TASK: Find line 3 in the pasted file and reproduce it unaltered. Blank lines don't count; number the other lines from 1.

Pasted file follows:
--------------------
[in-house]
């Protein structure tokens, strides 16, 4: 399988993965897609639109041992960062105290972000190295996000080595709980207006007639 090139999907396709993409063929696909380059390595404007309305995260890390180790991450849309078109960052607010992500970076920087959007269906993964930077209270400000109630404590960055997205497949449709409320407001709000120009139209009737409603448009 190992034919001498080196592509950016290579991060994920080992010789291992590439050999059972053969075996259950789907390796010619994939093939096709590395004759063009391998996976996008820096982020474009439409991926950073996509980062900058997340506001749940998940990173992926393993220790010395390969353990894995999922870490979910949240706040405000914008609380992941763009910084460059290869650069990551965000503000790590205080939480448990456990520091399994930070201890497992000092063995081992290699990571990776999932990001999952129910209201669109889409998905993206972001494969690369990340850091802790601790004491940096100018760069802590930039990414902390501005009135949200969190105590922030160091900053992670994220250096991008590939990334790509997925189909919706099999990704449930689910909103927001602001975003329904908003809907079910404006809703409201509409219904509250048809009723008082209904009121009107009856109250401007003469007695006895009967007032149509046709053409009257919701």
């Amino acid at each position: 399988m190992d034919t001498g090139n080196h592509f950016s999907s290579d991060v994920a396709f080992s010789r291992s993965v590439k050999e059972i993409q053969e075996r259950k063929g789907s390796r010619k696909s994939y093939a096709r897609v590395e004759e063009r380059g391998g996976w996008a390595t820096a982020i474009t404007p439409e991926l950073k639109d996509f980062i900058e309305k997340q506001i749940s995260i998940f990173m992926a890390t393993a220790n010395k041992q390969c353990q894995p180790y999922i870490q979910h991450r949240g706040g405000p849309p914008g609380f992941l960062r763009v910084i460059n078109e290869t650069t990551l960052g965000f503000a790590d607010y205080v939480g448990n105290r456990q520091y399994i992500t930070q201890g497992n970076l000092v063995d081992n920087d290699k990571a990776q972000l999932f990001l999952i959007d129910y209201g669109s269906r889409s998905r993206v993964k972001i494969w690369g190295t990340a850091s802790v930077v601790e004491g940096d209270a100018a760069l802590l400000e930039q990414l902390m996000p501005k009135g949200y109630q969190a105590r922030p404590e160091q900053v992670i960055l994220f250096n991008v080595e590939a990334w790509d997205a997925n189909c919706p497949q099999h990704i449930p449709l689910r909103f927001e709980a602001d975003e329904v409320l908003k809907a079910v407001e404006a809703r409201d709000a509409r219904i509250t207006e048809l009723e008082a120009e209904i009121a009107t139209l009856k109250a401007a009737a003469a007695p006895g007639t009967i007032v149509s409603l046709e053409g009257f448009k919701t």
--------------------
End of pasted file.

């Amino acid at each position: 399988m190992d034919t001498g090139n080196h592509f950016s999907s290579d991060v994920a396709f080992s010789r291992s993965v590439k050999e059972i993409q053969e075996r259950k063929g789907s390796r010619k696909s994939y093939a096709r897609v590395e004759e063009r380059g391998g996976w996008a390595t820096a982020i474009t404007p439409e991926l950073k639109d996509f980062i900058e309305k997340q506001i749940s995260i998940f990173m992926a890390t393993a220790n010395k041992q390969c353990q894995p180790y999922i870490q979910h991450r949240g706040g405000p849309p914008g609380f992941l960062r763009v910084i460059n078109e290869t650069t990551l960052g965000f503000a790590d607010y205080v939480g448990n105290r456990q520091y399994i992500t930070q201890g497992n970076l000092v063995d081992n920087d290699k990571a990776q972000l999932f990001l999952i959007d129910y209201g669109s269906r889409s998905r993206v993964k972001i494969w690369g190295t990340a850091s802790v930077v601790e004491g940096d209270a100018a760069l802590l400000e930039q990414l902390m996000p501005k009135g949200y109630q969190a105590r922030p404590e160091q900053v992670i960055l994220f250096n991008v080595e590939a990334w790509d997205a997925n189909c919706p497949q099999h990704i449930p449709l689910r909103f927001e709980a602001d975003e329904v409320l908003k809907a079910v407001e404006a809703r409201d709000a509409r219904i509250t207006e048809l009723e008082a120009e209904i009121a009107t139209l009856k109250a401007a009737a003469a007695p006895g007639t009967i007032v149509s409603l046709e053409g009257f448009k919701t």